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L'intonation montante en français spontané : Continuation vs. Question

Valtersson, Emma LU (2013) SPVR01 20131
Master's Programme: Language and Linguistics
Abstract
Continuation statements and polar questions in conversational French are typically both produced with final rising intonation. This study shows that several pitch, duration, and intensity cues can distinguish the two utterance types over chance level. Nevertheless, we see a lot of phonetic overlap between the two. Rather than assuming two distinct rising intonation contour types for French, we propose that the variation in phonetic detail relates to interactional factors (e.g., turn-taking and speech-act type).
Please use this url to cite or link to this publication:
author
Valtersson, Emma LU
supervisor
organization
alternative title
Rising intonation in spontaneous French: Continuation vs. Question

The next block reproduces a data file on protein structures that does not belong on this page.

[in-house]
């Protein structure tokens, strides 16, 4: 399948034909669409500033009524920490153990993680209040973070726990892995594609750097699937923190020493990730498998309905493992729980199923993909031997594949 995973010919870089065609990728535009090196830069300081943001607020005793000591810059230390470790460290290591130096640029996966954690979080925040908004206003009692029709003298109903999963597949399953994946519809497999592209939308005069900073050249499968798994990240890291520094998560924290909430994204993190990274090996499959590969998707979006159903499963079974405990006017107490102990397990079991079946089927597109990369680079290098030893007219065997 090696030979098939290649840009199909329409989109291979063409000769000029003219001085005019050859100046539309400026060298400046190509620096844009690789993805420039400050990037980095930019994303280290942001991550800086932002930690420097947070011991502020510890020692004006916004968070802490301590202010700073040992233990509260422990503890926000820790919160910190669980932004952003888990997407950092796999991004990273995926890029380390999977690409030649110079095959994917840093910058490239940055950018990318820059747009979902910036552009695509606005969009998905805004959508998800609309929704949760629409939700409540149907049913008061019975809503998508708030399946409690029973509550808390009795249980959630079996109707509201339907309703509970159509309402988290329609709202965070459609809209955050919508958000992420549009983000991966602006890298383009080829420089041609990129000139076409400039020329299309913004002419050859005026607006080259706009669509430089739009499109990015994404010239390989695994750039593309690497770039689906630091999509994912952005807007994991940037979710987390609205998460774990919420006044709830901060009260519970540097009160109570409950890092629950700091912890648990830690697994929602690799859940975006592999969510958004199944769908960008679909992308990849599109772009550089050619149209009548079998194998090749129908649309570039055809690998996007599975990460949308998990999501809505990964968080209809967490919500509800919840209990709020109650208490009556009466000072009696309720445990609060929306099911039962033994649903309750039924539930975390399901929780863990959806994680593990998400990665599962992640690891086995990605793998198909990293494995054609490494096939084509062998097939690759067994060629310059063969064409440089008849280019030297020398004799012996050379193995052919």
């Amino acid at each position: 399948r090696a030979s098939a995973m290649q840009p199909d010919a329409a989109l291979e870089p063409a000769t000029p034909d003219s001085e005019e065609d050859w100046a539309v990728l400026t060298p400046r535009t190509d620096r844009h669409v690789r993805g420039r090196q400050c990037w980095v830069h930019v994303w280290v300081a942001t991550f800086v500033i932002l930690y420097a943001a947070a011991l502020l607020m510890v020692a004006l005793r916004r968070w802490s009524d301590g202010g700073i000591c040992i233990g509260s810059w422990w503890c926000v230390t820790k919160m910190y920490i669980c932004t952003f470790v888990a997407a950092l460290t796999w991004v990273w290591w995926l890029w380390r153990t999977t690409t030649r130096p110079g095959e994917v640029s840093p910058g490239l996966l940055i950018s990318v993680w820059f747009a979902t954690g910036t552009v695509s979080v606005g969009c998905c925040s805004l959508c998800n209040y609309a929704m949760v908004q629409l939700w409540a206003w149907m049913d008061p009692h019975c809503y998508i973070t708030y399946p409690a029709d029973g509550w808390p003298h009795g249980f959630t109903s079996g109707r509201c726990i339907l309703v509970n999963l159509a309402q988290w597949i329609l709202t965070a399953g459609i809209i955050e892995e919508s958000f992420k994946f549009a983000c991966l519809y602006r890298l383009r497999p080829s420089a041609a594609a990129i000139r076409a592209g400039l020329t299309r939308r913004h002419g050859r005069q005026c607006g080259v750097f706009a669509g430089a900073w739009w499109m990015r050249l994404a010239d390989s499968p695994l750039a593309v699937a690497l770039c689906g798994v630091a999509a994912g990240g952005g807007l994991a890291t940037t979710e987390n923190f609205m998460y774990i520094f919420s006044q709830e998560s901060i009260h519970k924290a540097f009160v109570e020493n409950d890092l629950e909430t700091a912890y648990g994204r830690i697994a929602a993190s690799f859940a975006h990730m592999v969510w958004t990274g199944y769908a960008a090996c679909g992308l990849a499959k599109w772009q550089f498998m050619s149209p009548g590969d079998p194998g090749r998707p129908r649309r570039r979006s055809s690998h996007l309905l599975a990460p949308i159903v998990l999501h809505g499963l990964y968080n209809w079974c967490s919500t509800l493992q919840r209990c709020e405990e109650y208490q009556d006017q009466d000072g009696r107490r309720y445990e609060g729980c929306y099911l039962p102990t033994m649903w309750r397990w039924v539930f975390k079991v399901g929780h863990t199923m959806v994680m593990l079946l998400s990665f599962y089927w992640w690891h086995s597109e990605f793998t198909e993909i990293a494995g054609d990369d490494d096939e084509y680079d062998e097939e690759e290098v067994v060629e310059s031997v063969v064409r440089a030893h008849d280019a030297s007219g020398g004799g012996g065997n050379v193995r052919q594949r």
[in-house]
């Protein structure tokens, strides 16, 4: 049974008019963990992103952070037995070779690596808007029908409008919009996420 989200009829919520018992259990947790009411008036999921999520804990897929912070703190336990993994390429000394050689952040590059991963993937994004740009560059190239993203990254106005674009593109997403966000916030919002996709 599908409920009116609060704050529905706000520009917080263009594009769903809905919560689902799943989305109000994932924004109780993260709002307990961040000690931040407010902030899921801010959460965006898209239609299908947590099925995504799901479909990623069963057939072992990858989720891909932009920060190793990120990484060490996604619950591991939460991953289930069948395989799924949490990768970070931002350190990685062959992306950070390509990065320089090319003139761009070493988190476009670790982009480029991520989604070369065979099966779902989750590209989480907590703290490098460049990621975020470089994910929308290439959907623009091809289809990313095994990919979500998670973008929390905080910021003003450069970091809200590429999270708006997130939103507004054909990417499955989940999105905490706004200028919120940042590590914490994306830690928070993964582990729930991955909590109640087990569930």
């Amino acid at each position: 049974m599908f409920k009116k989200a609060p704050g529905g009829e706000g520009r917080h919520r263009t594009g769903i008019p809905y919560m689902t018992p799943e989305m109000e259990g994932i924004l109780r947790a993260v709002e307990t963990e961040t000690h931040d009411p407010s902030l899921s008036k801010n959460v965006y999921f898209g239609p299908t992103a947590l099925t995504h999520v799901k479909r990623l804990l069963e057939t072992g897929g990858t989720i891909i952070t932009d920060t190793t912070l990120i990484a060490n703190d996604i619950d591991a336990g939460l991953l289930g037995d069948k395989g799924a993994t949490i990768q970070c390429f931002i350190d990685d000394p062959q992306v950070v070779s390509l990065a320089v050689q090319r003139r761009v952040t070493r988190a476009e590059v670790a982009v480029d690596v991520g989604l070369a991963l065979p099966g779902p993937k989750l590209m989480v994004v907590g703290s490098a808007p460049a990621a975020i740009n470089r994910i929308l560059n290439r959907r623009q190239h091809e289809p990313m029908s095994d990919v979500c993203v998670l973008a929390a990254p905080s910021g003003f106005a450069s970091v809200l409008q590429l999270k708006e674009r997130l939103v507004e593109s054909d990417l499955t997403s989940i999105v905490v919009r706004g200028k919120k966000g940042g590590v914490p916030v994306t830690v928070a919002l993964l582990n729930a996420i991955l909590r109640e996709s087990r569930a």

course
SPVR01 20131
year
type
H2 - Master's Degree (Two Years)
subject
keywords
spontaneous conversation, French, polar questions, question intonation, rising intonation
language
French
id
7751706
date added to LUP
2015-09-15 08:54:37
date last changed
2015-09-15 08:54:37
@misc{7751706,
  abstract     = {Continuation statements and polar questions in conversational French are typically both produced with final rising intonation. This study shows that several pitch, duration, and intensity cues can distinguish the two utterance types over chance level. Nevertheless, we see a lot of phonetic overlap between the two. Rather than assuming two distinct rising intonation contour types for French, we propose that the variation in phonetic detail relates to interactional factors (e.g., turn-taking and speech-act type).},
  author       = {Valtersson, Emma},
  keyword      = {spontaneous conversation,French,polar questions,question intonation,rising intonation},
  language     = {fre},
  note         = {Student Paper},
  title        = {L'intonation montante en français spontané : Continuation vs. Question},
  year         = {2013},
}